Triaxial Epistemology

By way of Popehat, Arnold Kling on a root problem with contemporary political discourse, summarized in the Wall Street Journal:

Mr. Kling’s three “languages” are ways of talking about politics and government, and they align roughly with the progressive, conservative and libertarian viewpoints. Progressives, Mr. Kling thinks, typically express opinions using an “oppressed-oppressor axis”: societal problems are envisioned mainly as forms of oppression of the weak by the strong. Conservatives favor a “civilization-barbarism axis” and worry about how to defend traditional values and institutions. Libertarians use a “freedom-coercion axis” in which the threat is governmental encroachment on individual choice.

Sometimes you’ll come across a framing so neat and concise it’s hard to imagine how you made such a mental hash of the problem yourself before. As here, at least for me. Of course we’re all talking past each other, and of course everyone else’s axis of political conflict countenances evil, because their axes miss the point completely. You’re moving on the irrelevant X axis, when what matters is how much Y you have, and who the hell are those people over there talking about Z? (Comments directed to NaPP.)
Burt LikkoBurt Likko is the pseudonym of an attorney in Southern California. His interests include Constitutional law with a special interest in law relating to the concept of separation of church and state, cooking, good wine, and bad science fiction movies. Follow his sporadic Tweets at @burtlikko, and his Flipboard at Burt Likko.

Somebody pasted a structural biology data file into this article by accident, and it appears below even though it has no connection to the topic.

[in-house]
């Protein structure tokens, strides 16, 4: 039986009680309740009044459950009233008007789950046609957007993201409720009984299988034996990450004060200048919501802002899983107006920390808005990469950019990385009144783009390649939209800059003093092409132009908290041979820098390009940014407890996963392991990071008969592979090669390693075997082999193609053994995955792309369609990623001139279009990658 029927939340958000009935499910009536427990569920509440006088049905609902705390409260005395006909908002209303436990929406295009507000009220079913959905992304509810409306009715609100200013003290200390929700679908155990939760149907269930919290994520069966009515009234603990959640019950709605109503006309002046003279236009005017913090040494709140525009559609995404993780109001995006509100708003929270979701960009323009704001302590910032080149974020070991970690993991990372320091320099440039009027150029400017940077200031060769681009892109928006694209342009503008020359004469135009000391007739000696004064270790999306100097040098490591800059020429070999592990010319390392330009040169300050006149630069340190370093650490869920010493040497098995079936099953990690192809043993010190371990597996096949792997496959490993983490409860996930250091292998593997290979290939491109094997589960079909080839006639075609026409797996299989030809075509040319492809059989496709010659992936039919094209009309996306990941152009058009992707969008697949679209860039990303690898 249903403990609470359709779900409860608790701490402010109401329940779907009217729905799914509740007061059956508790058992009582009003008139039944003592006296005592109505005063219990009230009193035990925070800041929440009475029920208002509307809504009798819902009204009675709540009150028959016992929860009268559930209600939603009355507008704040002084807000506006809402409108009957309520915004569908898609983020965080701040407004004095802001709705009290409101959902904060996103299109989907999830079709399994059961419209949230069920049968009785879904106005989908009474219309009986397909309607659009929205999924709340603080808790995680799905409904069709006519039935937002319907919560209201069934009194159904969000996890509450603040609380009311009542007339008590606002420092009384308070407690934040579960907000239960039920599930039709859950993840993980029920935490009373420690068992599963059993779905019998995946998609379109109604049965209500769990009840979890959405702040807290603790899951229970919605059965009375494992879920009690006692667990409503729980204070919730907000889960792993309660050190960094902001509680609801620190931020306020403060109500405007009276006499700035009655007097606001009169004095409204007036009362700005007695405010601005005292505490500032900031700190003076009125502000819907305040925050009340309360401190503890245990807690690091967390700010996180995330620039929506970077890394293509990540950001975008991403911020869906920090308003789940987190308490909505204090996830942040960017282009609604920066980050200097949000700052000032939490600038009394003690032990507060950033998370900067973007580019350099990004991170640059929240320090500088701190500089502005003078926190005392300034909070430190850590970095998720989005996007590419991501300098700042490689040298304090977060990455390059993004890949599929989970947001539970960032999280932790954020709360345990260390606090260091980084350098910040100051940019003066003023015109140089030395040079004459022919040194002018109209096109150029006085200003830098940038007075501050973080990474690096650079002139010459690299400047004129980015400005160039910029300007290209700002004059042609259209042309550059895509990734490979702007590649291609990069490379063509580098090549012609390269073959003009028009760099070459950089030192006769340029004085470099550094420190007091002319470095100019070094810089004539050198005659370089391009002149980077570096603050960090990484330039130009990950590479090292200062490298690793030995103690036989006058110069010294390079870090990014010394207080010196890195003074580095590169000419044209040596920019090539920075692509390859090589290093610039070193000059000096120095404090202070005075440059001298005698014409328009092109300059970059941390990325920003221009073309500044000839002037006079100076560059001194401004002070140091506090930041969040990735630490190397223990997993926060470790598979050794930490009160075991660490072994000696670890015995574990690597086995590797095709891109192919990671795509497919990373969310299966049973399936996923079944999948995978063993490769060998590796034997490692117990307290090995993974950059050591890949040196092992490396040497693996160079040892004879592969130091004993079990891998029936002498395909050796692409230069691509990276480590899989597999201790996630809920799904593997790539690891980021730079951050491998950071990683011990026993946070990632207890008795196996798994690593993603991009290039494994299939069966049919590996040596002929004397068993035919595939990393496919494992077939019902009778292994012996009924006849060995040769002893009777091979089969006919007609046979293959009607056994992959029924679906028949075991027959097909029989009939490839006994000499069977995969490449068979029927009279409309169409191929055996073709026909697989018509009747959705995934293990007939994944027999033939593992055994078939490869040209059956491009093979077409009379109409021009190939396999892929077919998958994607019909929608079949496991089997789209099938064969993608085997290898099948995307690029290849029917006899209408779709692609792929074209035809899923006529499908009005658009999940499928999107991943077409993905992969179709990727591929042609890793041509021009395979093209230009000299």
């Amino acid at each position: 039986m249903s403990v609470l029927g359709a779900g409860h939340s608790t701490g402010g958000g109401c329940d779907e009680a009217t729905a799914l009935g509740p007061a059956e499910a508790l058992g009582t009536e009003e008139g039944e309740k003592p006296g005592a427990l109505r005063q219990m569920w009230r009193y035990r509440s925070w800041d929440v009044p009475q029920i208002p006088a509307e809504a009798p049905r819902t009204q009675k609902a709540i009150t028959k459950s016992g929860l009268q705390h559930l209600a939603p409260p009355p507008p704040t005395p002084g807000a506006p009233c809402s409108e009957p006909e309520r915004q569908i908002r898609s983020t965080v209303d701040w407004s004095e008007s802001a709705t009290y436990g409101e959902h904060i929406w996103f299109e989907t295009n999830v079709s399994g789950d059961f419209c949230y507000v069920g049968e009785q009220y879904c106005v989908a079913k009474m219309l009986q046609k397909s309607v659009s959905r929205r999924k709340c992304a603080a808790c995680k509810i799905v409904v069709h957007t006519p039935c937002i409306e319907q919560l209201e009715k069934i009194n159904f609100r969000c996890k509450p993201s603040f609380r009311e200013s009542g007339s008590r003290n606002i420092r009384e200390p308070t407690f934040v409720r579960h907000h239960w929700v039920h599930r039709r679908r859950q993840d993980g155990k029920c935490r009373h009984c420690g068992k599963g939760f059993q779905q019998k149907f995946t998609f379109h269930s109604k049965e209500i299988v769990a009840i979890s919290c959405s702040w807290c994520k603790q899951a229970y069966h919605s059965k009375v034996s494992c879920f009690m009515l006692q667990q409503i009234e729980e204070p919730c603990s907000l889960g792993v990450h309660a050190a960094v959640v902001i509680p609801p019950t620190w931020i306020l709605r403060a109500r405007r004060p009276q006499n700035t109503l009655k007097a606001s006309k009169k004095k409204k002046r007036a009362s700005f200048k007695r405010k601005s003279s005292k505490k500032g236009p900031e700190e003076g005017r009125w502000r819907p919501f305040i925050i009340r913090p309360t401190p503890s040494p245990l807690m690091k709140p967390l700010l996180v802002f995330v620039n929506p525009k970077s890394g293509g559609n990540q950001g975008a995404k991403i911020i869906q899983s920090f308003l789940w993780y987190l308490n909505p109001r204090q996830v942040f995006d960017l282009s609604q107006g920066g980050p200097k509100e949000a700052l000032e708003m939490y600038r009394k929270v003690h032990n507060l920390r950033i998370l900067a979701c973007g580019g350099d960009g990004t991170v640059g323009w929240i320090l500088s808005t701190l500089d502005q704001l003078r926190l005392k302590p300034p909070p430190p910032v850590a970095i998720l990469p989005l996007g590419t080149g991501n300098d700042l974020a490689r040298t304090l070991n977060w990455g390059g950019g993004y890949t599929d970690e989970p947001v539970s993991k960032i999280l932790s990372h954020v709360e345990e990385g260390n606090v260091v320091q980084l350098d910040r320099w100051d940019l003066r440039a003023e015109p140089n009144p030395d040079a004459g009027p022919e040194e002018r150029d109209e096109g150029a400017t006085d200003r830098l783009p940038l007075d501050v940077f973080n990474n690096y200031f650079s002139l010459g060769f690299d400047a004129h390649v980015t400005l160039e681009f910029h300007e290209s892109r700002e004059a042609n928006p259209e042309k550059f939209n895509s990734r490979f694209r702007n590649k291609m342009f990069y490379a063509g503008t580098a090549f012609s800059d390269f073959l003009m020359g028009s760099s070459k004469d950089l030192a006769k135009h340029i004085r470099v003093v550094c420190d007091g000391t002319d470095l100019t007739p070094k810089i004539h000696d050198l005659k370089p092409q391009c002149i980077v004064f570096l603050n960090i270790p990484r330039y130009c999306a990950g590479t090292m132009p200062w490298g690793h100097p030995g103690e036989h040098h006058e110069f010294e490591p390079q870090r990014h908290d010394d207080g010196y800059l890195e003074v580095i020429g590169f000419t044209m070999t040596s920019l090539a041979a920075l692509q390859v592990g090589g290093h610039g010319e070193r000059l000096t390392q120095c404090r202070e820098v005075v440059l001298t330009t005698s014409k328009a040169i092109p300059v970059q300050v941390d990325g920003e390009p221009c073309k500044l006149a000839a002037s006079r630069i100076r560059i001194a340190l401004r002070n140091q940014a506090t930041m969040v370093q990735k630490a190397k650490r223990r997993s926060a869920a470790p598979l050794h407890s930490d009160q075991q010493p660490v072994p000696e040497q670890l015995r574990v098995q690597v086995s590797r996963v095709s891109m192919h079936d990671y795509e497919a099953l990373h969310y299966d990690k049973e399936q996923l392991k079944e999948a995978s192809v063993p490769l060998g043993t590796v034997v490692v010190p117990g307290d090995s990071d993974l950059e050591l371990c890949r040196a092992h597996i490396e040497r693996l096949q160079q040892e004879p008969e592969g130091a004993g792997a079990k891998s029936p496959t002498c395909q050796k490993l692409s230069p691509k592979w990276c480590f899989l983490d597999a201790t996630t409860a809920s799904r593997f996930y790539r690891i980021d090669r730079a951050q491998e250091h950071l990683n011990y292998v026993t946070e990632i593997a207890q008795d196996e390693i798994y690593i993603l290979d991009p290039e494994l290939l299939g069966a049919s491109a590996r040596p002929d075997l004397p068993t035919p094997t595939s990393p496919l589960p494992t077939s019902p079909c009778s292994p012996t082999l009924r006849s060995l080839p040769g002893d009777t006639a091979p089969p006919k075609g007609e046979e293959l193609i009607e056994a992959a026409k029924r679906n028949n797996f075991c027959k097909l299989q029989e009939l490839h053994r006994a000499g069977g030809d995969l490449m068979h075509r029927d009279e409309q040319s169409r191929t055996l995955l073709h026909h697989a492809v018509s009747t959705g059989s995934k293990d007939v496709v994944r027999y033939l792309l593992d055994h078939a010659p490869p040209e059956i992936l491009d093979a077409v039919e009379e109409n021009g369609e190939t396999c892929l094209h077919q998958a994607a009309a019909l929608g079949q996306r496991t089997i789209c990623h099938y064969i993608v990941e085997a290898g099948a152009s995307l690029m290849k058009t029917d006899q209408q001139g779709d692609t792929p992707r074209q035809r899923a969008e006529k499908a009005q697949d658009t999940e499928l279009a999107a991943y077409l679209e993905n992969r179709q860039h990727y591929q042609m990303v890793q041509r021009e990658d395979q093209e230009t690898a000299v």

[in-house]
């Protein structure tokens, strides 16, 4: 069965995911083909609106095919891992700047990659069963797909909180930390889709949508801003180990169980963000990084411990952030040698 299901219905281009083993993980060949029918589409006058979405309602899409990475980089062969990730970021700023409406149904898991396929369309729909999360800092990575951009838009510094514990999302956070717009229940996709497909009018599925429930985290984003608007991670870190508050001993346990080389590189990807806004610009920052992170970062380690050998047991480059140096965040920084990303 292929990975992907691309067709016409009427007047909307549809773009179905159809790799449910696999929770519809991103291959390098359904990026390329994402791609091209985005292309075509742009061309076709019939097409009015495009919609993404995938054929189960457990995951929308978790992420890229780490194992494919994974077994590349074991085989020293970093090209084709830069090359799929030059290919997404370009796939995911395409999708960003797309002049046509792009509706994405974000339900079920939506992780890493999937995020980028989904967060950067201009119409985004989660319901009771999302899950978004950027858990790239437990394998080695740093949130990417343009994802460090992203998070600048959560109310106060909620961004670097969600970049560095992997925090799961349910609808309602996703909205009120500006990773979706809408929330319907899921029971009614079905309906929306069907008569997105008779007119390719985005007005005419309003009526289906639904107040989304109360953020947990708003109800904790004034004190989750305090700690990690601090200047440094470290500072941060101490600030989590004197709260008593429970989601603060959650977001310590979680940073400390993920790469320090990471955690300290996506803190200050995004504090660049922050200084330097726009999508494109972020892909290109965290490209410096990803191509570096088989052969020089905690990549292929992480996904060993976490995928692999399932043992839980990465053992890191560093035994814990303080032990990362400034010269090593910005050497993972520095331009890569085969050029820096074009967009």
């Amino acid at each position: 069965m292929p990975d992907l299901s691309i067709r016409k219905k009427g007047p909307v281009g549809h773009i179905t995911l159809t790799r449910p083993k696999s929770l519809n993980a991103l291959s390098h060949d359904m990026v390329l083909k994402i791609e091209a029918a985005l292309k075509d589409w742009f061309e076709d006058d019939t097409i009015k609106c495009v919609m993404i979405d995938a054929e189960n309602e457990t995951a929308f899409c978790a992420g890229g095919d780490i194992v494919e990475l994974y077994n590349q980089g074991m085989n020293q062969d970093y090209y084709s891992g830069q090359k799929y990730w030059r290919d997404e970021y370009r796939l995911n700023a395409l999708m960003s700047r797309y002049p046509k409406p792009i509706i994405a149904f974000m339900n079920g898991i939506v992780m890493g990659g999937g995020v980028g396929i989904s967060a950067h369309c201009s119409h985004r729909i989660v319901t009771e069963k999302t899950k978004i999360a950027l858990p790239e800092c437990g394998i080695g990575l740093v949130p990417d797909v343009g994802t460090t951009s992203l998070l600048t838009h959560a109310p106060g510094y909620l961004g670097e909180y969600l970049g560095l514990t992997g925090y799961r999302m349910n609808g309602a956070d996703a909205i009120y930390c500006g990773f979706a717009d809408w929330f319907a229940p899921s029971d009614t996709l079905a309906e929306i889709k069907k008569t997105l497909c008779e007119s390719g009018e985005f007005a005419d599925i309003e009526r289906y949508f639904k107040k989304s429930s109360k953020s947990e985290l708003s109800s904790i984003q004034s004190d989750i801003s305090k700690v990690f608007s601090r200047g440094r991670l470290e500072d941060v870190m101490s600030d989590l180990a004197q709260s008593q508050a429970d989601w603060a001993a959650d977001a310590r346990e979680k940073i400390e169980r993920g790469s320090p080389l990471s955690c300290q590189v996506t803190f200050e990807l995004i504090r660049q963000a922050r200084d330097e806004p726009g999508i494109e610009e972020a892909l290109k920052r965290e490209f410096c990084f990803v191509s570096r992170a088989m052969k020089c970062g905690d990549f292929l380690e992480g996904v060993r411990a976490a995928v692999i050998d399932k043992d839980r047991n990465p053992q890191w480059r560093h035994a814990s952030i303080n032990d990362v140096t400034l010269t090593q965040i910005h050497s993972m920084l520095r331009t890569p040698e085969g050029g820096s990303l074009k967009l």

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2 thoughts on “Triaxial Epistemology

  1. Burt, thank you for this; it’s awesome. I frequently find myself challenging some folk here, Roger, Jason in particular. This isn’t always because I disagree with them, I often think I actually agree on some core central idea, but I’m challenging the language and perspective.

    That said, I do take so umbrage with ‘oppressed/oppressor’ axis for liberals; because ‘oppressor’ suggests active agency to oppress; and I don’t think ‘oppressing’ is the goal so much as a side effect. I’d prefer an axis of opportunity, perhaps disadvantaged/advantaged.

    This helps me to more clearly think through that language; to perhaps frame it in ways that help us find the centers of agreement.

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